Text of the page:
We describe a technique to derive first-order site-condition maps directly from topographic data. For calibration, we use global 30 arc sec topographic data and VS30 measurements (here VS30 refers to the average shear-velocity down to 30 m) aggregated from several studies in the United States, as well as in Taiwan, Italy, and Australia. VS30 values are correlated against topographic slope to develop two sets of parameters for deriving VS30: one for active tectonic regions where topographic relief is high, and one for stable shields where topography is more subdued. By taking the gradient of the topography and choosing ranges of slope that maximize the correlation with shallow shear-velocity observations, we can recover, to first order, many of the spatially varying features of site-condition maps developed for California. Our site-condition map for the low-relief Mississippi Embayment also predicts the bulk of the VS30 observations in that region despite rather low slope ranges.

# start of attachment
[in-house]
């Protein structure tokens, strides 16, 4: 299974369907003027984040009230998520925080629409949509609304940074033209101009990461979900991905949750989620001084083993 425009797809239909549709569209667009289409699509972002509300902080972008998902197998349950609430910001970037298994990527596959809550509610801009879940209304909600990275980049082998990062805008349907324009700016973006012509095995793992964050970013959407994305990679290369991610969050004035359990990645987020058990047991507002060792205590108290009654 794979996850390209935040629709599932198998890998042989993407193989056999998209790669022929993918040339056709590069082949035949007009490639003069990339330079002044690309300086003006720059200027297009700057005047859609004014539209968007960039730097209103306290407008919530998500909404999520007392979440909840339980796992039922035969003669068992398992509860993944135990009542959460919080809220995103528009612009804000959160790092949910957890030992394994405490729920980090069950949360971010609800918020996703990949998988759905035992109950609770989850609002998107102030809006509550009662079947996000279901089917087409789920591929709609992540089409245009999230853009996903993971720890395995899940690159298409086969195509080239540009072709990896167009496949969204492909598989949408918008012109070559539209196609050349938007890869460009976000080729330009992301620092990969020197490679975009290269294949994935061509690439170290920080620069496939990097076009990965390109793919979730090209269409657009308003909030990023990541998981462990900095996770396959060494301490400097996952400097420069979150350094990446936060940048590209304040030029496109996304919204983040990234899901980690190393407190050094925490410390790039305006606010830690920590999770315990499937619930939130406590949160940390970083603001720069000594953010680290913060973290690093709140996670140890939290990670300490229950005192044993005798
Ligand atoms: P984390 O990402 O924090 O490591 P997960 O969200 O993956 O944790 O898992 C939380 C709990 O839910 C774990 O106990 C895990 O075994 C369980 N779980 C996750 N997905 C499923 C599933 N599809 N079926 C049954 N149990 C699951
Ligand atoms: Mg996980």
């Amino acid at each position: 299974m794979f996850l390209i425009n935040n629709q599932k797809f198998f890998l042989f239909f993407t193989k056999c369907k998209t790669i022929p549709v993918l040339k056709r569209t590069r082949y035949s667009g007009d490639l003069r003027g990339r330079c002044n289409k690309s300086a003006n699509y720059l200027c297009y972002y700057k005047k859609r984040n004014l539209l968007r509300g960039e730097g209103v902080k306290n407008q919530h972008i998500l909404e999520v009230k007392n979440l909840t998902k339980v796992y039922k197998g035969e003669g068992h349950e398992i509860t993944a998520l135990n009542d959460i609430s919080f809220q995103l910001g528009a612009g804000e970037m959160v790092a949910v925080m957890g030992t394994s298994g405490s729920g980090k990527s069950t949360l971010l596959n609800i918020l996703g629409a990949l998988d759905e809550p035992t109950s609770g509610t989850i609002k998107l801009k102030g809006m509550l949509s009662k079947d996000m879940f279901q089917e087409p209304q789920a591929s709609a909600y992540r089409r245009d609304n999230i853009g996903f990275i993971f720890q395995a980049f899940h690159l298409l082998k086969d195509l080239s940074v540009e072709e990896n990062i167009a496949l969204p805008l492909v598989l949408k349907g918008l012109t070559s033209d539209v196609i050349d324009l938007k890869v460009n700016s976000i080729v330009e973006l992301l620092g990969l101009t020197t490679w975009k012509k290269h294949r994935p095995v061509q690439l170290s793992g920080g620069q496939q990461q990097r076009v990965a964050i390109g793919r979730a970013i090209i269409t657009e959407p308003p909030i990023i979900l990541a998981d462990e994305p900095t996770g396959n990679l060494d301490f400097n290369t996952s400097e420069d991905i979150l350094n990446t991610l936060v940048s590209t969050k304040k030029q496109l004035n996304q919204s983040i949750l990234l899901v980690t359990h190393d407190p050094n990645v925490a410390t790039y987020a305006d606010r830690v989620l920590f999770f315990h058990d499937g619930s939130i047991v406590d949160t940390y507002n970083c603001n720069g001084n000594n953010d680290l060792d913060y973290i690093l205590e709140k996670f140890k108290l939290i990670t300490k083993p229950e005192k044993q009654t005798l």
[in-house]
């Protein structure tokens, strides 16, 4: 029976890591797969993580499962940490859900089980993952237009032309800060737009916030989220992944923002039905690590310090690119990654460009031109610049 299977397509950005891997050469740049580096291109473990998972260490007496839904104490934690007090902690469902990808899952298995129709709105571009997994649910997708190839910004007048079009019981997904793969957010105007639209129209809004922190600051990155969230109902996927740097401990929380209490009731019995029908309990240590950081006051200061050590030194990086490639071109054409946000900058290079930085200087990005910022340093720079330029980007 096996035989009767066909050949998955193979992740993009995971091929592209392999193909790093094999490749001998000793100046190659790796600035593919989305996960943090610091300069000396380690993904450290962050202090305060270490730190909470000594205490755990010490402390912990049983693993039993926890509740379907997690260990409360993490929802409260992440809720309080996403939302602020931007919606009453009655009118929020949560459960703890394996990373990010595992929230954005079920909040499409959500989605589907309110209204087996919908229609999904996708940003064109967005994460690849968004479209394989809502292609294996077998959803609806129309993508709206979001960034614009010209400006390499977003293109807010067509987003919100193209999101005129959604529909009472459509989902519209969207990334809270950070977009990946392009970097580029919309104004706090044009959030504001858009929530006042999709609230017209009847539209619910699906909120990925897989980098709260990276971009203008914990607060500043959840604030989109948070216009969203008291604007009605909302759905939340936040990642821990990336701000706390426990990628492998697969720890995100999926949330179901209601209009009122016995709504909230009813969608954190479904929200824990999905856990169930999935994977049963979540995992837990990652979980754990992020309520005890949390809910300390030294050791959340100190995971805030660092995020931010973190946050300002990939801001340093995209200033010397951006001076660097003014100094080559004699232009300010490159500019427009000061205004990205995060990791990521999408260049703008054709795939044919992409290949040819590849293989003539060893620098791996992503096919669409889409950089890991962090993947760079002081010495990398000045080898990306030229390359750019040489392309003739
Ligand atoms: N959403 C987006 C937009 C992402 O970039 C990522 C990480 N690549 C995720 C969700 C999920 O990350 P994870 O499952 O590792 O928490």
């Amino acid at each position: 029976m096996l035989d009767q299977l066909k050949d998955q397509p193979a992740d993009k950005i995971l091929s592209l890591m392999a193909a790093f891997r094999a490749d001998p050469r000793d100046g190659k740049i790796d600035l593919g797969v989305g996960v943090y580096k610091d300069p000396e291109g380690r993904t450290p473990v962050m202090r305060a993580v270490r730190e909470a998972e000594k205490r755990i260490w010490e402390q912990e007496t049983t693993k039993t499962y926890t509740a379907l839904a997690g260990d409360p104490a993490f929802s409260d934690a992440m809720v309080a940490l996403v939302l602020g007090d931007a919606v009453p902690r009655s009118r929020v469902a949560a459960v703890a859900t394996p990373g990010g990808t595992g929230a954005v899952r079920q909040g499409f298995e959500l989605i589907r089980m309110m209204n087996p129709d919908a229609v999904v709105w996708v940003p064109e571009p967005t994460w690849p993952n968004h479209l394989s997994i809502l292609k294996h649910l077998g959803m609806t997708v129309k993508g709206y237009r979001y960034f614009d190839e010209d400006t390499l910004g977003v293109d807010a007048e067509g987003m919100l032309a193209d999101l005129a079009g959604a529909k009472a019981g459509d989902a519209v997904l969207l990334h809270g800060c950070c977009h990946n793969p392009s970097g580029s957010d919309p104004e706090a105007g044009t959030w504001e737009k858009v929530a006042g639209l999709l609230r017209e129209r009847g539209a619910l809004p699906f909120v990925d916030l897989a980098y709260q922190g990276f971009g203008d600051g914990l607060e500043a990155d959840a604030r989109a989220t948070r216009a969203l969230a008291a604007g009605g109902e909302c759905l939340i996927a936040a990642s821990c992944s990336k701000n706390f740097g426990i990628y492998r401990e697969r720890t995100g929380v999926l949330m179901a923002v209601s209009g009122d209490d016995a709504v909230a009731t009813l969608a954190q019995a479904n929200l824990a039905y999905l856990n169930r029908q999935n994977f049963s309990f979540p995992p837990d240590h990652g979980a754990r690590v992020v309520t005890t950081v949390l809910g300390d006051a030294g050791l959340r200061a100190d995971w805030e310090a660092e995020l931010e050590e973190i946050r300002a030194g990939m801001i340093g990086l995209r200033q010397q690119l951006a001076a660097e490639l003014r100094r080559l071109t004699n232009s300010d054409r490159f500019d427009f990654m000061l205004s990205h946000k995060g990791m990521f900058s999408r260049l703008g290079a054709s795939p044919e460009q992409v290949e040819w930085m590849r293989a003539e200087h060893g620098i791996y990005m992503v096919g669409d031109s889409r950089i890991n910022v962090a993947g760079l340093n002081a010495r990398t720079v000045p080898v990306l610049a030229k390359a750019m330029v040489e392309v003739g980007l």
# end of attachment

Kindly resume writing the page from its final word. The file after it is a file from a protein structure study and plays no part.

We find that maps derived from the slope of the topography are often well correlated with other independently derived, regional-scale site-condition maps, but the latter maps vary in quality and continuity, and subsequently, also in their ability to match observed VS30 measurements contained therein. Alternatively, the slope-based method provides a simple approach to uniform site-condition mapping.
After validating this approach in regions with numerous VS30 observations, we subsequently estimate and map site conditions for the entire continental United States using the respective slope correlations.